Happy Belated Duan Wu Jie.
Recent days I have been so ... hmmm, caught up with my work. At work I usually have to spend long hours starring at the PC monitor. Consequently, when I am back at home after work, opening my laptop and work on it doesn't seem to be a leisure activity to me at all. And so ... I haven't been typing any post, nor hopping to other blogs.
Anyhow, I managed to find some time to make some rice dumplings. The last time I did this was like, 2 years ago. Honestly, I like making rice dumplings. I like seeing the ingredients from scratch, and with my effort, they turned out to be something else. Something I miss with a fond heart.
The ingredients of my lovely dumplings:
Peeled mung beans. Ohh, I absolutely love this.
I managed to get some packaged, pre-cooked chestnut here from my asian grocery store. Since the chestnuts were precooked, I thought they would turn out extremely soft after 2.5 hours of cooking together with other ingredients in my rice dumplings. Surprisingly the hardness remained.
Yes, you don't usually see this in rice dumplings, but I like them. I don't like black-eyed peas, so I opted for these colourful beans instead.
Mushrooms ... how can this ingredient not to be included?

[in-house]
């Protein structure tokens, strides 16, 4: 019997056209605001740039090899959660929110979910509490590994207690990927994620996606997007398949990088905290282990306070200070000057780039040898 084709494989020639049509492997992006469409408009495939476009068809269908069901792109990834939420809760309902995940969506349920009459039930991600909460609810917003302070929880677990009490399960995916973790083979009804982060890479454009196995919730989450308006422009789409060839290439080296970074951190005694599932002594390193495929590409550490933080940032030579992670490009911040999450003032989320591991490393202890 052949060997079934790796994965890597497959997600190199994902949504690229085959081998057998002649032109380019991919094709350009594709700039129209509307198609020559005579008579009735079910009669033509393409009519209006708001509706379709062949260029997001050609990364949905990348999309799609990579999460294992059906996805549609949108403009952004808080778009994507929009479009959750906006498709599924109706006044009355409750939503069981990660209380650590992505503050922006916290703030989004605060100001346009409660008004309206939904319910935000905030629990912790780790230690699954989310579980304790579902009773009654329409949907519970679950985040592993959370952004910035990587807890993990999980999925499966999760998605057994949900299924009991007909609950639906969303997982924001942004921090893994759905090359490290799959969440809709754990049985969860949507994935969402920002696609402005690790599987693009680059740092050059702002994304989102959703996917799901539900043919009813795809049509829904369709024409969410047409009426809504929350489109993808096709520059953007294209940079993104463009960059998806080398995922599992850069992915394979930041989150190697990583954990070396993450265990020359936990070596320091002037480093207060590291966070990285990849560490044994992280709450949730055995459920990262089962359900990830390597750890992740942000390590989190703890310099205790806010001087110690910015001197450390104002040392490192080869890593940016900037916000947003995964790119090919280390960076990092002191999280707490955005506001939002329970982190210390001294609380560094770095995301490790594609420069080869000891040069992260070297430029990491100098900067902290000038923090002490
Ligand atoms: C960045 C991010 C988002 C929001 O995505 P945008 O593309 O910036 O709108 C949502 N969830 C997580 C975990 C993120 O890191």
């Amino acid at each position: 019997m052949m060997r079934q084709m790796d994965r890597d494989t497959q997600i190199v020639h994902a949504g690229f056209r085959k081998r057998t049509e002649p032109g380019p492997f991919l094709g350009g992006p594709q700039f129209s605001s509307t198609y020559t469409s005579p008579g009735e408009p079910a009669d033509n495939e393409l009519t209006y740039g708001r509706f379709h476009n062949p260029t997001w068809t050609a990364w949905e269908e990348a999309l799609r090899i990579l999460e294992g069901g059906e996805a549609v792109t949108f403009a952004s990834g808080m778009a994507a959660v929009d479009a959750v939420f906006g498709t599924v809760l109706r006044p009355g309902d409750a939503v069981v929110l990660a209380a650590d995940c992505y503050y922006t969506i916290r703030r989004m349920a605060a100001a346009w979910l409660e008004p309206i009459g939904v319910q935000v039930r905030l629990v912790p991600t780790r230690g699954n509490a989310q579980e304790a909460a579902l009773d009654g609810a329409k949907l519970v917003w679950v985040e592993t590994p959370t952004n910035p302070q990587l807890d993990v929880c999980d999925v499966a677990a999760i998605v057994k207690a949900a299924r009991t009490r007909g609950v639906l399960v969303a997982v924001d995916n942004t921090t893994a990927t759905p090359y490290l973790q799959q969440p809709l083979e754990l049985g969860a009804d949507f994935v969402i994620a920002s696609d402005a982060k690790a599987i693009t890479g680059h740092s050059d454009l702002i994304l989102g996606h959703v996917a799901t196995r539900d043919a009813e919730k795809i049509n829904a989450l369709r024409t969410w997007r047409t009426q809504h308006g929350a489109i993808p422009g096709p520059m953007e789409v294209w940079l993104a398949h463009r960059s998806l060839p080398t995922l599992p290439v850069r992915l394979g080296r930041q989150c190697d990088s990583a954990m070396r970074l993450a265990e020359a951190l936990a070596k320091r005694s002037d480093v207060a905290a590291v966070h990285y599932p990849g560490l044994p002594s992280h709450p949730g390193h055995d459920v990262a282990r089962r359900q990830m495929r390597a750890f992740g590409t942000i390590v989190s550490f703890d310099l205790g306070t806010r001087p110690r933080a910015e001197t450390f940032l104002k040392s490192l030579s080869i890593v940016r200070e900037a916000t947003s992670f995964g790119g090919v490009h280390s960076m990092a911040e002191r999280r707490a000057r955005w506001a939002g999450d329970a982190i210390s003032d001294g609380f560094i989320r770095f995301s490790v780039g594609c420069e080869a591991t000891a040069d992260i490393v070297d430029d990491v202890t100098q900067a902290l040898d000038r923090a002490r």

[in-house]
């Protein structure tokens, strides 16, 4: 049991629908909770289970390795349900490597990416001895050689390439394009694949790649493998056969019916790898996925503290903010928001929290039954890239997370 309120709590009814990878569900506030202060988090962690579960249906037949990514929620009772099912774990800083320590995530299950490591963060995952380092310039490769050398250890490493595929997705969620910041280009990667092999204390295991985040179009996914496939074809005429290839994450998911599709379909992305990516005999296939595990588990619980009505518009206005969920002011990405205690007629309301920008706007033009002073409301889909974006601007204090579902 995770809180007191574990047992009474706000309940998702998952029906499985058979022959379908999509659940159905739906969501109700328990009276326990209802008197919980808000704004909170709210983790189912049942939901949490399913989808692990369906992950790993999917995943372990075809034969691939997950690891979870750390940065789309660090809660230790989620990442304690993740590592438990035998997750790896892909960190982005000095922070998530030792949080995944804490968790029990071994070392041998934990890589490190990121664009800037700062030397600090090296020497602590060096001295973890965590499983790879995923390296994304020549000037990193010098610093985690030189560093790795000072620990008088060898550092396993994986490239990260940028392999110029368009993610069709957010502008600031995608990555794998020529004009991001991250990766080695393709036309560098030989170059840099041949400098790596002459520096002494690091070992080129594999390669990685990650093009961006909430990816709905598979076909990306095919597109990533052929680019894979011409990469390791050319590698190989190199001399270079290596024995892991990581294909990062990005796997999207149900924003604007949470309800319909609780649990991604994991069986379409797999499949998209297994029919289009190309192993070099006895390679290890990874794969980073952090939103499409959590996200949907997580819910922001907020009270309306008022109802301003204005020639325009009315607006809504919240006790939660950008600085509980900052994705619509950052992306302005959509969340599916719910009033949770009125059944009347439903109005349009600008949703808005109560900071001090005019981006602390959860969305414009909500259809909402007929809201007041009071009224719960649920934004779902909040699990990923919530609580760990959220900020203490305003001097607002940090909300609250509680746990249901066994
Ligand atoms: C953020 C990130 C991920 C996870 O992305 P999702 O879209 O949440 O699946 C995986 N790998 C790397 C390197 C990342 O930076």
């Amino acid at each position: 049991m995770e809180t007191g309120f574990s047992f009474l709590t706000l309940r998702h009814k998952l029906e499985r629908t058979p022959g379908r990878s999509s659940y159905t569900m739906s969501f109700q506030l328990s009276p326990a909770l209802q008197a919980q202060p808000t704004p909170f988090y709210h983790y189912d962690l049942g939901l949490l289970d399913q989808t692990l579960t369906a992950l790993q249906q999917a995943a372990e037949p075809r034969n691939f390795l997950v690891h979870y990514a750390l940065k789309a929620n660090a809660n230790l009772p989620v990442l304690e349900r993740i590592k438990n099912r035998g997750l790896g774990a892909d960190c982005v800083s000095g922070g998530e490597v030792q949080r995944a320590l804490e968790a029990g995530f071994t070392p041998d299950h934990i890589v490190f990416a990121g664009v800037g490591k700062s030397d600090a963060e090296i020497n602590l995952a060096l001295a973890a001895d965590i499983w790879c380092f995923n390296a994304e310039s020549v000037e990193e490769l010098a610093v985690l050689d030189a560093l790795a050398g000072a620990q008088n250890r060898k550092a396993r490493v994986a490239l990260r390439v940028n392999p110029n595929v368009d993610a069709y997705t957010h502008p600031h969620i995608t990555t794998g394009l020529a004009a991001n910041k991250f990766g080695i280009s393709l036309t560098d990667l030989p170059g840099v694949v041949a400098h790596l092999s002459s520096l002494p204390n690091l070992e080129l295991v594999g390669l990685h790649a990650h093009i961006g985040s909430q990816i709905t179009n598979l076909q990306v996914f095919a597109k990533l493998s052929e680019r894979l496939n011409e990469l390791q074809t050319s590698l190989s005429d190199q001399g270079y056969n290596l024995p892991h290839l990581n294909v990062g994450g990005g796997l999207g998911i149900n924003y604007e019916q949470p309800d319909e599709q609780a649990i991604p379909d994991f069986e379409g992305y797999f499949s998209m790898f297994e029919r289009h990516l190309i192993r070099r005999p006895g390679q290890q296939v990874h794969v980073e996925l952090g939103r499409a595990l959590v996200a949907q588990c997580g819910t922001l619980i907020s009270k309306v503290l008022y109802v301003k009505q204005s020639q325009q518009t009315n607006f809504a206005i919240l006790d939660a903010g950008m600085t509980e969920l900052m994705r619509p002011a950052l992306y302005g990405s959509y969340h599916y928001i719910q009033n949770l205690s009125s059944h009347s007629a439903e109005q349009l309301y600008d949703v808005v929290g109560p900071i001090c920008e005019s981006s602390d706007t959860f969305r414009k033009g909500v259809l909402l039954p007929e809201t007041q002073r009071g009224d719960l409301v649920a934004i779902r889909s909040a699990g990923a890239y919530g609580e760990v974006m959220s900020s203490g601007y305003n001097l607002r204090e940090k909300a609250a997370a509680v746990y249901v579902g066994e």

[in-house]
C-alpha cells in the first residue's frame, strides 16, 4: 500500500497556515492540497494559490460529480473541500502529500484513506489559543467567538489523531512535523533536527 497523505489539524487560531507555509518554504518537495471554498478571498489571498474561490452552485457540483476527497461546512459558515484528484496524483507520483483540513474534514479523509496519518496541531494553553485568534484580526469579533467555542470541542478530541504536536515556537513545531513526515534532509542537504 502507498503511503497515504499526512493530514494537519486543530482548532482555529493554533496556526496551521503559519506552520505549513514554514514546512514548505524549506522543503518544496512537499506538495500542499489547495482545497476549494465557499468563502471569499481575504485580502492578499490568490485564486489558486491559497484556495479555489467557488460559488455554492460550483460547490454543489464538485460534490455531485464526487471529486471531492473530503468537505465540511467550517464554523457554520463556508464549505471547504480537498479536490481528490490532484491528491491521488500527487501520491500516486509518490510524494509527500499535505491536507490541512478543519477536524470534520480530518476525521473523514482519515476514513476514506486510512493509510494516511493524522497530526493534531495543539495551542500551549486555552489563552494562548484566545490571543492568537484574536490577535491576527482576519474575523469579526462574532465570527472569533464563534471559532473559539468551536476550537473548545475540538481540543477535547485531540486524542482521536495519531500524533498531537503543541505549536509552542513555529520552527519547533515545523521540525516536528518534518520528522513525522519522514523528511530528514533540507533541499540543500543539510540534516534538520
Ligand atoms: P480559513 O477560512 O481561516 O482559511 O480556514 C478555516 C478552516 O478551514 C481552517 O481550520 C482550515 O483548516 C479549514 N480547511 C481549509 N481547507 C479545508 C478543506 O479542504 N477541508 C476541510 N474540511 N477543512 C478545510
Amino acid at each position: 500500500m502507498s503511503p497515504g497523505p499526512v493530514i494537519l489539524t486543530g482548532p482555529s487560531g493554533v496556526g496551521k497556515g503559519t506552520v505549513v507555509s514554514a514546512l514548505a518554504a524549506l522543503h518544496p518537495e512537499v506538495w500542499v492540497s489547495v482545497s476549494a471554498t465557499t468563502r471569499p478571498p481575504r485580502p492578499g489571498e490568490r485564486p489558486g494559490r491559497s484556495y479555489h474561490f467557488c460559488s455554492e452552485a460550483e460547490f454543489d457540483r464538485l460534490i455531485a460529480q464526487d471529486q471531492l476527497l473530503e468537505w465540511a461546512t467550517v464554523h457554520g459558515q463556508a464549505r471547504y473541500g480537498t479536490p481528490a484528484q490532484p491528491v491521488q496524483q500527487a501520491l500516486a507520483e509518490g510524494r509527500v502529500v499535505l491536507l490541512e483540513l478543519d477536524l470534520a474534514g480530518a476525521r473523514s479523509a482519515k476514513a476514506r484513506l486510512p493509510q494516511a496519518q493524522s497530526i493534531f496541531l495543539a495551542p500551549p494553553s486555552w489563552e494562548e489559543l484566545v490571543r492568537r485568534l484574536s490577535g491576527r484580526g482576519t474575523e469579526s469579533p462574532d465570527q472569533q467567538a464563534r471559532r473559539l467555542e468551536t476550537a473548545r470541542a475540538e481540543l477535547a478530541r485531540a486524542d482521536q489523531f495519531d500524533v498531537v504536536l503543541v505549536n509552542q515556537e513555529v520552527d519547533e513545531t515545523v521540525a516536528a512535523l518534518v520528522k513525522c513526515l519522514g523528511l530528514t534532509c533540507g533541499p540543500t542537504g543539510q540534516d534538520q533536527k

The bamboo leaves. Washed, cooked, and soaked. The strings are actually raffia strings that I bought from a local art store. You don't get these type of strings from grocery stores. I believe people here these days will use hemp strings instead.
All my side ingredients. I was contemplating whether or not to include pork as I don't cook any pork these days. Yet somehow, rice dumplings just don't seem to be complete without any pork. So, I had pork included as part of my rice dumplings. The pork was marinated overnight with soy sauce, dark soy sauce, garlic, garlic powder, and most importantly 5 spice powder.
The main ingredients, glutinous rice with dried shrimps. Glutinous rice was soaked overnight, then fried with lots of garlic, dried shrimps, soy sauce, dark soy sauce, brown sugar ( I don't use any fine sugar these days, only brown sugar) and lots of salt. The saltiness of the rice would lose a great deal during the long hours of cooking. It is okay to make the rice to be more salty at this stage.
Rice dumplings. Making-in-process. Instead of 2 leaves, I would use 3 to make them into pillow shape.
Because I don't get to have the strings to be tied as a bunch, I was not able to make my dumplings into the ordinary multi-pyramid shape. This is how I like it, pillow-shape rice dumplings. In a way, it is easier to make, and I don't run the risk of having the rice leak out from my bamboo leaves.
After making all the dumplings, I put all of them into a giant stock pot, and top it up with hot water and a few tbsp of salt. The dumplings were cooked for 2.5 hours in the pot.
I didn't take any pictures from the dumplings I made this time. Whenever I unwrapped one, I would dig in right away. The end result looked pretty much like this, except I had red & green beans this time, instead of soy beans as shown in the picture.
I really like rice dumplings, and am glad that I actually do know how to make it myself.
So, how was your Duan Wu Jie (Chinese Rice Dumpling Day) on May 31, 2006?
I look forward to sharing your stories. =)